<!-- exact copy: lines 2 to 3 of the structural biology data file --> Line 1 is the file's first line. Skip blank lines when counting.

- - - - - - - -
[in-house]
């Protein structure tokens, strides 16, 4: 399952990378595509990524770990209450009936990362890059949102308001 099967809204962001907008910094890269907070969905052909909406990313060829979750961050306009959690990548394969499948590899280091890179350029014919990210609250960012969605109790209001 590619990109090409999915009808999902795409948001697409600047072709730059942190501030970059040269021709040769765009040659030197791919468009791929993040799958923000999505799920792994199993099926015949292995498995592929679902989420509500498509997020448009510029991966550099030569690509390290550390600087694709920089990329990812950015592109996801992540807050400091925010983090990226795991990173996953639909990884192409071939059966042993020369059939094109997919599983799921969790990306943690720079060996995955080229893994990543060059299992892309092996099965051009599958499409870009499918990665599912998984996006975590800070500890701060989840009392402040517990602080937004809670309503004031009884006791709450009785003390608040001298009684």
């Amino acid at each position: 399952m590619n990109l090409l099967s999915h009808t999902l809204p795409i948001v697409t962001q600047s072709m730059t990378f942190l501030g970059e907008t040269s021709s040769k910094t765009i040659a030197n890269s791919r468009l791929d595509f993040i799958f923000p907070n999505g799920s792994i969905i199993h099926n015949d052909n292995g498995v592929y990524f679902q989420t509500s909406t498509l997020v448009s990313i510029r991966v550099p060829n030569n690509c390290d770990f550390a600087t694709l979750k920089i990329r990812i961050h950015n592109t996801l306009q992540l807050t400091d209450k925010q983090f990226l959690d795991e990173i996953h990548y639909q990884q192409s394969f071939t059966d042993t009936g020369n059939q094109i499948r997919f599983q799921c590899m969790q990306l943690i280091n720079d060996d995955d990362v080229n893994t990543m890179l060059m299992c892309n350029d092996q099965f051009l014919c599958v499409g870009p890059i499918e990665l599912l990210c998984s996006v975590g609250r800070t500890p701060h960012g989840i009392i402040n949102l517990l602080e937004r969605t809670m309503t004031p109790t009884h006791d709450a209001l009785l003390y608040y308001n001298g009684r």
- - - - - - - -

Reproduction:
């Protein structure tokens, strides 16, 4: 399952990378595509990524770990209450009936990362890059949102308001 099967809204962001907008910094890269907070969905052909909406990313060829979750961050306009959690990548394969499948590899280091890179350029014919990210609250960012969605109790209001 590619990109090409999915009808999902795409948001697409600047072709730059942190501030970059040269021709040769765009040659030197791919468009791929993040799958923000999505799920792994199993099926015949292995498995592929679902989420509500498509997020448009510029991966550099030569690509390290550390600087694709920089990329990812950015592109996801992540807050400091925010983090990226795991990173996953639909990884192409071939059966042993020369059939094109997919599983799921969790990306943690720079060996995955080229893994990543060059299992892309092996099965051009599958499409870009499918990665599912998984996006975590800070500890701060989840009392402040517990602080937004809670309503004031009884006791709450009785003390608040001298009684």
């Amino acid at each position: 399952m590619n990109l090409l099967s999915h009808t999902l809204p795409i948001v697409t962001q600047s072709m730059t990378f942190l501030g970059e907008t040269s021709s040769k910094t765009i040659a030197n890269s791919r468009l791929d595509f993040i799958f923000p907070n999505g799920s792994i969905i199993h099926n015949d052909n292995g498995v592929y990524f679902q989420t509500s909406t498509l997020v448009s990313i510029r991966v550099p060829n030569n690509c390290d770990f550390a600087t694709l979750k920089i990329r990812i961050h950015n592109t996801l306009q992540l807050t400091d209450k925010q983090f990226l959690d795991e990173i996953h990548y639909q990884q192409s394969f071939t059966d042993t009936g020369n059939q094109i499948r997919f599983q799921c590899m969790q990306l943690i280091n720079d060996d995955d990362v080229n893994t990543m890179l060059m299992c892309n350029d092996q099965f051009l014919c599958v499409g870009p890059i499918e990665l599912l990210c998984s996006v975590g609250r800070t500890p701060h960012g989840i009392i402040n949102l517990l602080e937004r969605t809670m309503t004031p109790t009884h006791d709450a209001l009785l003390y608040y308001n001298g009684r």